2.9 Are there any deemed deductions against corporate tax for equity?

Yes, a notional interest deduction is available for any new equity (ie, equity introduced after 1 January 2015) which is used to generate taxable income. The amount of the notional interest deduction cannot exceed 80% of the taxable income of the entity before applying the deduction.

The notional interest deduction is calculated as the higher of:

  • the return on the 10-year government bond of Cyprus as at 31 December of the previous year, plus a margin of 3%; or
  • the return on the 10-year government bond of the country in which the equity was invested as at 31 December of the previous year, plus a margin of 3%.

3 Investment in capital assets

3.1 How is investment in capital assets treated – does tax treatment follow the accounts (eg, depreciation) or are there specific rules about the write-off for tax purposes of investment in capital assets?

Tax depreciation (ie, wear and tear allowances) may be offset against an entity's taxable income. Tax depreciation is applied to the acquisition cost of the asset at a rate which depends on the type of asset.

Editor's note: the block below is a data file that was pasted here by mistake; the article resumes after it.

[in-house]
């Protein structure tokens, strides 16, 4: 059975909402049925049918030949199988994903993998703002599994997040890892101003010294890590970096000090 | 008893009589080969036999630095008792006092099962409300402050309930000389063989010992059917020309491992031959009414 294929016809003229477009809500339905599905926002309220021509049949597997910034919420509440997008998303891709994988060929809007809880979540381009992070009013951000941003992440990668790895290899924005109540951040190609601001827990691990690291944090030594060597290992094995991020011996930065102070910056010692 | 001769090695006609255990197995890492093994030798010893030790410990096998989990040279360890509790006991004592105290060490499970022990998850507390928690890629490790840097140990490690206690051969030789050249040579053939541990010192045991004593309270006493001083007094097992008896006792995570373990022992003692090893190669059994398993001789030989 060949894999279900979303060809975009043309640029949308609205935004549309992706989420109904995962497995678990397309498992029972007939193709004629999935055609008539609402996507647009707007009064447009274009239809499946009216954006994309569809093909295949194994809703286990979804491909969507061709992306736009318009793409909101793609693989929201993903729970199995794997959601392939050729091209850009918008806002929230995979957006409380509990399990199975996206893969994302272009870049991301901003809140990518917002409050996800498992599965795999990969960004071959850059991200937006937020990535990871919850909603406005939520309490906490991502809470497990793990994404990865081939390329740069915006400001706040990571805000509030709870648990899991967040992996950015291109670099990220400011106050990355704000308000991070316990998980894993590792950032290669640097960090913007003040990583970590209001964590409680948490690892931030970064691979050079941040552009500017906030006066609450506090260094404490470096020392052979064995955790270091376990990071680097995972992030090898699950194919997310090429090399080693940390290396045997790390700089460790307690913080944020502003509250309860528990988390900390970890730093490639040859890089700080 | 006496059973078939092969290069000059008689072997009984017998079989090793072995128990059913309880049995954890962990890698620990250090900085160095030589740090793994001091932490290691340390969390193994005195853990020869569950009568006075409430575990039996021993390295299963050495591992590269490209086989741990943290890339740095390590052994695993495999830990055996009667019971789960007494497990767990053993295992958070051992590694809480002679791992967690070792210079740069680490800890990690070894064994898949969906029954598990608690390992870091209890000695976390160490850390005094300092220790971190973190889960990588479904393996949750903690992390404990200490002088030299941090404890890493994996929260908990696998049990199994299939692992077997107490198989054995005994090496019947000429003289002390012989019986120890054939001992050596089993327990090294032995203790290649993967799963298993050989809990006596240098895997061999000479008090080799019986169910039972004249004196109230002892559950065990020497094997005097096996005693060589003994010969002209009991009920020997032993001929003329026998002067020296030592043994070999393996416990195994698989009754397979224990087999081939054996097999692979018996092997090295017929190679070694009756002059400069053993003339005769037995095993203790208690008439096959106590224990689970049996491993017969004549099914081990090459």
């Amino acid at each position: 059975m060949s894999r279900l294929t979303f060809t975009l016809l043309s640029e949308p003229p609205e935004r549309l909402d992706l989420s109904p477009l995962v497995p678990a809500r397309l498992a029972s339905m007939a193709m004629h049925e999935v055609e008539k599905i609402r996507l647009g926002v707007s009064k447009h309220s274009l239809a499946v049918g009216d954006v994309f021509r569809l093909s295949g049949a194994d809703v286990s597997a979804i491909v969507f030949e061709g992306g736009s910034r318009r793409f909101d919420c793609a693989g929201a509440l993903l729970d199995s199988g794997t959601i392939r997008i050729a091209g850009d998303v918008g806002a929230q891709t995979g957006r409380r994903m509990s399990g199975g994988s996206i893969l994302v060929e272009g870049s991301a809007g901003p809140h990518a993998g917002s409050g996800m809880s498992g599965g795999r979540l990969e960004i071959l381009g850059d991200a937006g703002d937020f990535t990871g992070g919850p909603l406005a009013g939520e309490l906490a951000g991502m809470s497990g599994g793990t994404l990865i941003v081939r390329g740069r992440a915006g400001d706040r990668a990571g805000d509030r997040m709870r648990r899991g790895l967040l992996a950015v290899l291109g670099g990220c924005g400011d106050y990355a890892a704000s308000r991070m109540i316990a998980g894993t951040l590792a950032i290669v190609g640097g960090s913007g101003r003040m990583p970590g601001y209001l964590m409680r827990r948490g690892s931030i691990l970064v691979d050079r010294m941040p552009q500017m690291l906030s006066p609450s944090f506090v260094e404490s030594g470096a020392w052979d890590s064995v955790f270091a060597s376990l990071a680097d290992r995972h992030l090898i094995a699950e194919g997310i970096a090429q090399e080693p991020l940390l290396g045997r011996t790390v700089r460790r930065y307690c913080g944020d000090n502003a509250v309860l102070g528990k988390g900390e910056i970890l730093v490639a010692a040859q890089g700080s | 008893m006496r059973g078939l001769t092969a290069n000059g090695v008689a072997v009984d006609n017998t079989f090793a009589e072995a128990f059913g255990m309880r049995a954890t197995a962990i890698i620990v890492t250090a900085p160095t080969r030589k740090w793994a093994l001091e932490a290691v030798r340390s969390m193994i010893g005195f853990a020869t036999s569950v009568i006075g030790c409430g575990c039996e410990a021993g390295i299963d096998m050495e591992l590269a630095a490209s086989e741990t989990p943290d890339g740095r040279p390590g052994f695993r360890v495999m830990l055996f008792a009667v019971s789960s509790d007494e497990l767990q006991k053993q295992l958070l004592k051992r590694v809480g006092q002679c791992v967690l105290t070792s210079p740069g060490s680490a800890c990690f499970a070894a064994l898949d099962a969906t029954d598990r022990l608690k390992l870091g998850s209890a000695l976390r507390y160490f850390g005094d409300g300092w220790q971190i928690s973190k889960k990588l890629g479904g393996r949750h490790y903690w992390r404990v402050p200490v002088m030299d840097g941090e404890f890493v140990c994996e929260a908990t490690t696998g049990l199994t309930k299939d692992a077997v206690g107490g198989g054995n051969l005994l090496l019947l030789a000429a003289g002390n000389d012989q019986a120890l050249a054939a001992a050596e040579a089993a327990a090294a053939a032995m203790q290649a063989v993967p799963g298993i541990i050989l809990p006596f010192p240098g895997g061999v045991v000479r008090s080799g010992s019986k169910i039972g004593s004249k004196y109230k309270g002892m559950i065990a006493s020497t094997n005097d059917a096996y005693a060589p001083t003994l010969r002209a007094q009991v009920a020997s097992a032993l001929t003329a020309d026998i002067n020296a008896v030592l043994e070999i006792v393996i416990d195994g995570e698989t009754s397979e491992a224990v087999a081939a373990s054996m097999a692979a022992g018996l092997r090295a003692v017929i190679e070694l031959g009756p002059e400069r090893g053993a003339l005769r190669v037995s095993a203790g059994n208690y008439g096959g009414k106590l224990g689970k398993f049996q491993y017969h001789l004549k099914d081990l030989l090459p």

3.2 Are there research and development credits or other tax incentives for investment?

The tax incentives available for research and development fall within the general exemption from taxation of profits generated from the exploitation of intellectual property.

In addition, other incentives are introduced from time to time, the latest being incentives for film production studios to undertake filming in Cyprus. Subject to conditions, various tax credits and benefits are available for production company under this scheme.

3.3 Are inventories subject to special tax or valuation rules?

There are no special tax rules for inventories. Their valuation for tax purposes follows the valuation in accordance with International Financial Reporting Standards.

3.4 Are derivatives subject to any specific tax rules?

No, the tax treatment of derivatives will depend on the underlying asset of the derivative.

4 Cross-border treatment

4.1 On what basis are non-resident corporate entities subject to tax in your jurisdiction?

Non-tax resident entities are subject to income tax in Cyprus on income from any business exercised through a permanent establishment in Cyprus and on certain income from sources within Cyprus (eg, rental income from property located in Cyprus or profits from the disposal of real estate in Cyprus).

4.2 What withholding or excise taxes apply to payments by corporate taxpayers to non-residents?